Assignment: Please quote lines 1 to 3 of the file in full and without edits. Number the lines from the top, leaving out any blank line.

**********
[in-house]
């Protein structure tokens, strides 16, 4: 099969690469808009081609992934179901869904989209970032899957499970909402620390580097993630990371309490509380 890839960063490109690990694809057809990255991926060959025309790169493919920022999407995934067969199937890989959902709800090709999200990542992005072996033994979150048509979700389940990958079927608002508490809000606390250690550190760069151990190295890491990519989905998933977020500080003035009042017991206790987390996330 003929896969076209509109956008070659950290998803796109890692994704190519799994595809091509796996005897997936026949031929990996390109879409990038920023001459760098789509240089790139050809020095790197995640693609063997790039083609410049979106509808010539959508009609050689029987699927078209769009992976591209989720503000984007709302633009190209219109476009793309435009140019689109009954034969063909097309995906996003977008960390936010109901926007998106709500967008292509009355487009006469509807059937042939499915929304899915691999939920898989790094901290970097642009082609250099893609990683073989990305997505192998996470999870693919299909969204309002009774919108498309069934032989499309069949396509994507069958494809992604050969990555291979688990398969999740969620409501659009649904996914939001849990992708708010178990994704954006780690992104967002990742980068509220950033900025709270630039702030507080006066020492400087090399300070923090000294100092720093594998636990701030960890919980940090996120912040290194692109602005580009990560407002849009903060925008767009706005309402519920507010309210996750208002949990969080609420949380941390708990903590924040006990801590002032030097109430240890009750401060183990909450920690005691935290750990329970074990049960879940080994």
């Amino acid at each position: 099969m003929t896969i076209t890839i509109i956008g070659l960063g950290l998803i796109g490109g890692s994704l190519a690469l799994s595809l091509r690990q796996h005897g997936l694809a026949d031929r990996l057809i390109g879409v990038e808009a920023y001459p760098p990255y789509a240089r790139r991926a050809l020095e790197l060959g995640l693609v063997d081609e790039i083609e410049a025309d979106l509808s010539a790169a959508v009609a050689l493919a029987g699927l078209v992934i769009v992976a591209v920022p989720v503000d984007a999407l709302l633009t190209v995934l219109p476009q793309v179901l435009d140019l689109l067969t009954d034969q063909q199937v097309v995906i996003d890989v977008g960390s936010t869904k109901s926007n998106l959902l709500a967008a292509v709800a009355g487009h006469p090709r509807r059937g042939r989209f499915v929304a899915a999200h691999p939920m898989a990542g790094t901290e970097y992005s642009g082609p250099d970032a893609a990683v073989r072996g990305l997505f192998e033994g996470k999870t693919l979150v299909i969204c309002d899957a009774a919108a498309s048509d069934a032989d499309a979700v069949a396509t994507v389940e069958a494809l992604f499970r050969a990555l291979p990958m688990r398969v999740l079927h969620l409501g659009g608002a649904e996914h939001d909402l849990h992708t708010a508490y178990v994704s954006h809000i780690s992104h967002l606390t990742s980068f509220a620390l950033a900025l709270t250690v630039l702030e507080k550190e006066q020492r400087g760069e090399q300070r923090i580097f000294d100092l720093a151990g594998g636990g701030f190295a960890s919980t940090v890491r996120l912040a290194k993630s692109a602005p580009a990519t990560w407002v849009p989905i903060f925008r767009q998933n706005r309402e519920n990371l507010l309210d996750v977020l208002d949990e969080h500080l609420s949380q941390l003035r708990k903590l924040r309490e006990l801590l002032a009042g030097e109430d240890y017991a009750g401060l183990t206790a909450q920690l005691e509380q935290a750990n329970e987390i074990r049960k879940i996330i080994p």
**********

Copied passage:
[in-house]
């Protein structure tokens, strides 16, 4: 099969690469808009081609992934179901869904989209970032899957499970909402620390580097993630990371309490509380 890839960063490109690990694809057809990255991926060959025309790169493919920022999407995934067969199937890989959902709800090709999200990542992005072996033994979150048509979700389940990958079927608002508490809000606390250690550190760069151990190295890491990519989905998933977020500080003035009042017991206790987390996330 003929896969076209509109956008070659950290998803796109890692994704190519799994595809091509796996005897997936026949031929990996390109879409990038920023001459760098789509240089790139050809020095790197995640693609063997790039083609410049979106509808010539959508009609050689029987699927078209769009992976591209989720503000984007709302633009190209219109476009793309435009140019689109009954034969063909097309995906996003977008960390936010109901926007998106709500967008292509009355487009006469509807059937042939499915929304899915691999939920898989790094901290970097642009082609250099893609990683073989990305997505192998996470999870693919299909969204309002009774919108498309069934032989499309069949396509994507069958494809992604050969990555291979688990398969999740969620409501659009649904996914939001849990992708708010178990994704954006780690992104967002990742980068509220950033900025709270630039702030507080006066020492400087090399300070923090000294100092720093594998636990701030960890919980940090996120912040290194692109602005580009990560407002849009903060925008767009706005309402519920507010309210996750208002949990969080609420949380941390708990903590924040006990801590002032030097109430240890009750401060183990909450920690005691935290750990329970074990049960879940080994």
């Amino acid at each position: 099969m003929t896969i076209t890839i509109i956008g070659l960063g950290l998803i796109g490109g890692s994704l190519a690469l799994s595809l091509r690990q796996h005897g997936l694809a026949d031929r990996l057809i390109g879409v990038e808009a920023y001459p760098p990255y789509a240089r790139r991926a050809l020095e790197l060959g995640l693609v063997d081609e790039i083609e410049a025309d979106l509808s010539a790169a959508v009609a050689l493919a029987g699927l078209v992934i769009v992976a591209v920022p989720v503000d984007a999407l709302l633009t190209v995934l219109p476009q793309v179901l435009d140019l689109l067969t009954d034969q063909q199937v097309v995906i996003d890989v977008g960390s936010t869904k109901s926007n998106l959902l709500a967008a292509v709800a009355g487009h006469p090709r509807r059937g042939r989209f499915v929304a899915a999200h691999p939920m898989a990542g790094t901290e970097y992005s642009g082609p250099d970032a893609a990683v073989r072996g990305l997505f192998e033994g996470k999870t693919l979150v299909i969204c309002d899957a009774a919108a498309s048509d069934a032989d499309a979700v069949a396509t994507v389940e069958a494809l992604f499970r050969a990555l291979p990958m688990r398969v999740l079927h969620l409501g659009g608002a649904e996914h939001d909402l849990h992708t708010a508490y178990v994704s954006h809000i780690s992104h967002l606390t990742s980068f509220a620390l950033a900025l709270t250690v630039l702030e507080k550190e006066q020492r400087g760069e090399q300070r923090i580097f000294d100092l720093a151990g594998g636990g701030f190295a960890s919980t940090v890491r996120l912040a290194k993630s692109a602005p580009a990519t990560w407002v849009p989905i903060f925008r767009q998933n706005r309402e519920n990371l507010l309210d996750v977020l208002d949990e969080h500080l609420s949380q941390l003035r708990k903590l924040r309490e006990l801590l002032a009042g030097e109430d240890y017991a009750g401060l183990t206790a909450q920690l005691e509380q935290a750990n329970e987390i074990r049960k879940i996330i080994p």